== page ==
COTA announced this week it has signed a deal with F1 to continue to host the US Grand Prix for 5 more years, up to at least 2026.
The news was not a surprise as F1 and COTA both look to capitalize on a wave of enthusiasm for the sport in the United States. According to ESPN, TV viewing figures were up 54% in 2021, the growth thanks in part to the Netflix series, Formula 1: Drive To Survive.
Most in F1 will be delighted to keep the Circuit of the Americas on the calendar. The characterful venue is popular with drivers and fans alike and is a true racers circuit.
The Texas track has also proved a hit with the American race going public. And deservedly so; the circuit ranks as one of the best spectator venues in Formula 1. Grandstand and general admission views stack up favourably against any contemporaries.
Anticipating a surge in demand after the cancelled 2020 event and F1’s growth, the circuit added new grandstands with 37,000 more seats. The 2021 US GP weekend attracted 400,000 fans; a record number for an F1 race.
The large crowd was a welcome sight after the many closed-door events in the prior 18 months of the pandemic and the atmosphere in the stands was palpable.
Such crowds though are not without drawbacks as many of those who were there will testify. Readers of The F1 Spectator and fans on social media voiced complaints about organisation, citing major traffic delays, long lines for concessions and water shortages.
Stories emerged of fans walking miles along busy highways to their cars, parked off-site; the car park shuttle buses having failed to show up. On-site car parks meanwhile took several hours to vacate.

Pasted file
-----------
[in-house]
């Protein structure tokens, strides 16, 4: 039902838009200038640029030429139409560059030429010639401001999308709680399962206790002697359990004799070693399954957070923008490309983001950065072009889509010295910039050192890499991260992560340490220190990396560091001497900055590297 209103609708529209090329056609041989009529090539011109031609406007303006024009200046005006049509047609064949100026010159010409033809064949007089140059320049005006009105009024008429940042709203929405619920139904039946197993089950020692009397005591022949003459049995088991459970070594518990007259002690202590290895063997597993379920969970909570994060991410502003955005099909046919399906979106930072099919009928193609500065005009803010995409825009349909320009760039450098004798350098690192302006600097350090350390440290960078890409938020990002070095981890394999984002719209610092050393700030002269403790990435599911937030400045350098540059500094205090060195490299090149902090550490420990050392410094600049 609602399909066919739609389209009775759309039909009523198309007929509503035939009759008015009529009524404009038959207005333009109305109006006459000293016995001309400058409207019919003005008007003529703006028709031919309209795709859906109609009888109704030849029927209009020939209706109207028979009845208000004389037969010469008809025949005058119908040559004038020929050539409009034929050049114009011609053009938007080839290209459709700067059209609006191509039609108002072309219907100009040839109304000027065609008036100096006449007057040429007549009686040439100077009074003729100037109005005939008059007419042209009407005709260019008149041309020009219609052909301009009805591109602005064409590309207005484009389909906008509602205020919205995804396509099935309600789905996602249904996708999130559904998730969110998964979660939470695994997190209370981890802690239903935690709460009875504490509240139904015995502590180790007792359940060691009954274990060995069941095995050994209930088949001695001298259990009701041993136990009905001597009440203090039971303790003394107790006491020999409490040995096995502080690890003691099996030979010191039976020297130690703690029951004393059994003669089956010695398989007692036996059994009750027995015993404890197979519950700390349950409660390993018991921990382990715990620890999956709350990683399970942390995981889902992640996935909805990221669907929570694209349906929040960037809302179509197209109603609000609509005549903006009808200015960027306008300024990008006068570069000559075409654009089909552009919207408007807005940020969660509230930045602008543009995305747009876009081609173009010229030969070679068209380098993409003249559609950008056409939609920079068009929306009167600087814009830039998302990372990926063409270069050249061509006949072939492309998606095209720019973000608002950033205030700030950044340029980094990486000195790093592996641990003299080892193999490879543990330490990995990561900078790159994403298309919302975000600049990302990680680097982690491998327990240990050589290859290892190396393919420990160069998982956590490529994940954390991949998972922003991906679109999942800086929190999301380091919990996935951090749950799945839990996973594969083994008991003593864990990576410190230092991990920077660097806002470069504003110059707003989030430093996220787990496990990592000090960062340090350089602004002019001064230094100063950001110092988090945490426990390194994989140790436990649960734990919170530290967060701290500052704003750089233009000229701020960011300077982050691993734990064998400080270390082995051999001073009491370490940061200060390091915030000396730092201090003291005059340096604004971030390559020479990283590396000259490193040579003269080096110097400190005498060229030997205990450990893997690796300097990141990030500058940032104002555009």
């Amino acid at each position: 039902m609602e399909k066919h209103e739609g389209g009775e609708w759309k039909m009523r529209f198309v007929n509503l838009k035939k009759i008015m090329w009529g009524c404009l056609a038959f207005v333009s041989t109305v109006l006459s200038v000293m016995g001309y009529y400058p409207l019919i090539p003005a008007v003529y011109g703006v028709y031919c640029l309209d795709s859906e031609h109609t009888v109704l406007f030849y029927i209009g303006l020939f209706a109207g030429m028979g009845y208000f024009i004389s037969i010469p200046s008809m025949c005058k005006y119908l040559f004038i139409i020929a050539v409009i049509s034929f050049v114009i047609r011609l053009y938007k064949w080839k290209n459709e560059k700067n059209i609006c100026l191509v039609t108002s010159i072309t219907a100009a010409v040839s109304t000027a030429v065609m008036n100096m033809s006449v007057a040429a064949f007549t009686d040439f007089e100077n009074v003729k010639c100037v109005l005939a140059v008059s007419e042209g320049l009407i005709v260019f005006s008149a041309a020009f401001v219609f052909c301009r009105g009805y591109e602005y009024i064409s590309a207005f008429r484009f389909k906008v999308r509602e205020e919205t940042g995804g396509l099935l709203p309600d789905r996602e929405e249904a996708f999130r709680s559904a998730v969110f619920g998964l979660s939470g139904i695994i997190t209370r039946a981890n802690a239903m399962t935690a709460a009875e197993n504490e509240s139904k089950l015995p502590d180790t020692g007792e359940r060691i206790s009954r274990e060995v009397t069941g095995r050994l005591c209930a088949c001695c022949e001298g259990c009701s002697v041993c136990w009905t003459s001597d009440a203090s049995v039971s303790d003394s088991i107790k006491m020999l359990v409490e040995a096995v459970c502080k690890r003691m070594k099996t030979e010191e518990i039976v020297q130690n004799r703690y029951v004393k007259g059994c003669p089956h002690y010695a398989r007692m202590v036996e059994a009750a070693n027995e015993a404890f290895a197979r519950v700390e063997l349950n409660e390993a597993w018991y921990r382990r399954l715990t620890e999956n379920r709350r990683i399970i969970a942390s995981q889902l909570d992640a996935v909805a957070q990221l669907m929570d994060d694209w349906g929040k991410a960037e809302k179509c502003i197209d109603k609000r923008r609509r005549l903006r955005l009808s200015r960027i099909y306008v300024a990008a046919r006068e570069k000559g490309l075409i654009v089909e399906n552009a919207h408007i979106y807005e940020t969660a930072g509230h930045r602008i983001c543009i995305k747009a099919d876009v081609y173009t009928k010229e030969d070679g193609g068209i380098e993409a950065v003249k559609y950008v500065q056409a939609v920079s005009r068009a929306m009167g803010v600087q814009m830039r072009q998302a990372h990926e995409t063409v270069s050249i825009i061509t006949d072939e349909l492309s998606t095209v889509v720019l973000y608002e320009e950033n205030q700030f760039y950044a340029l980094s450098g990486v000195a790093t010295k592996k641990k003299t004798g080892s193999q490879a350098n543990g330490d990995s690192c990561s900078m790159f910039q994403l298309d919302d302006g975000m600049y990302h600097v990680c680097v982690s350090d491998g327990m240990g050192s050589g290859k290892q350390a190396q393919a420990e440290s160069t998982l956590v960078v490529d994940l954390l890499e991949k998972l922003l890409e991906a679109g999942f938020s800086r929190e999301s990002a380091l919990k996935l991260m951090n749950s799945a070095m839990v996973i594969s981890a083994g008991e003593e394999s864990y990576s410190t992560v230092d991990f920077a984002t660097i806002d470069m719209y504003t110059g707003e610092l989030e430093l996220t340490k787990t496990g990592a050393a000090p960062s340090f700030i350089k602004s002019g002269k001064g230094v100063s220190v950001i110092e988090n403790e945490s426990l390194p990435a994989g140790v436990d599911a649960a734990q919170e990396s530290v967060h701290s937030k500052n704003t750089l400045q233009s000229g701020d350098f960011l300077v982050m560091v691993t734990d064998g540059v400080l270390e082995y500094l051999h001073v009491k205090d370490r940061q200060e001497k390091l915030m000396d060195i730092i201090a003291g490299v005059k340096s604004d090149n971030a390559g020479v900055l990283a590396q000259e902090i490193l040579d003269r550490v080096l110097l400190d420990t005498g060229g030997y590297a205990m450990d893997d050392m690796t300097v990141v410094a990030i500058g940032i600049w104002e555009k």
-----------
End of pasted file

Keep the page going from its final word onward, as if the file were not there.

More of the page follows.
While most fans had a positive experience and moderate delays, the heaving crowds showed up the cracks in COTA operations. Organisers need to act to improve the venue’s reputation among fans.
Inside the circuit, better management of the flow of foot traffic and more food and beverage stands in different locations would go a long way. Outside, traffic delays are largely the fault of surrounding infrastructure. After the race, large car parks empty onto bumpy, 2-lane farm roads, causing an inevitable bottleneck.
Austin City Council plans to use part of an annual budget of $25 million, which it receives in state funding for the Grand Prix, to improve the flow of traffic in the circuit area.
The plan includes improvements to traffic lights and signage around the circuit. They also intend to expand the highway and install bike lanes and pavements. Whether these changes will be enough, time will tell.
There may be enough demand now to fill grandstands for now but competition from other circuits may force COTA to further up its game. The debut of the Mexican GP in 2015 caused a drop in spectator numbers as Mexican fans stayed away. In May, Miami will host its first Grand Prix making it the first season since 1984 that there have been two races in the US.
Liberty Media, F1’s commercial rights holders, have previously stated their desire to see up to three F1 races a year in the US. Talks with Las Vegas have reportedly been progressing well and the city could stage a race as soon as 2023.
As well as these new additions in the States, for many Americans, Grand Prix in Montreal and Mexico are as or more accessible. With a possible five Grand Prix in North America on the horizon, COTA will have to do better if it wants to hold on to the level of appeal it currently holds.
To an extent, the circuit is a victim of its own success and the rapid growth in the popularity of F1 in the United States. With at least five more races to take place at the Austin circuit, COTA has the time and incentive to fix these issues for fans this year and hopefully for many years beyond 2026.
I’m Danny, an incurable Formula 1 fan for over 30 years and founder of The F1 Spectator. My aim is to inform and inspire, arming you with helpful tips and advice for your next F1 trip.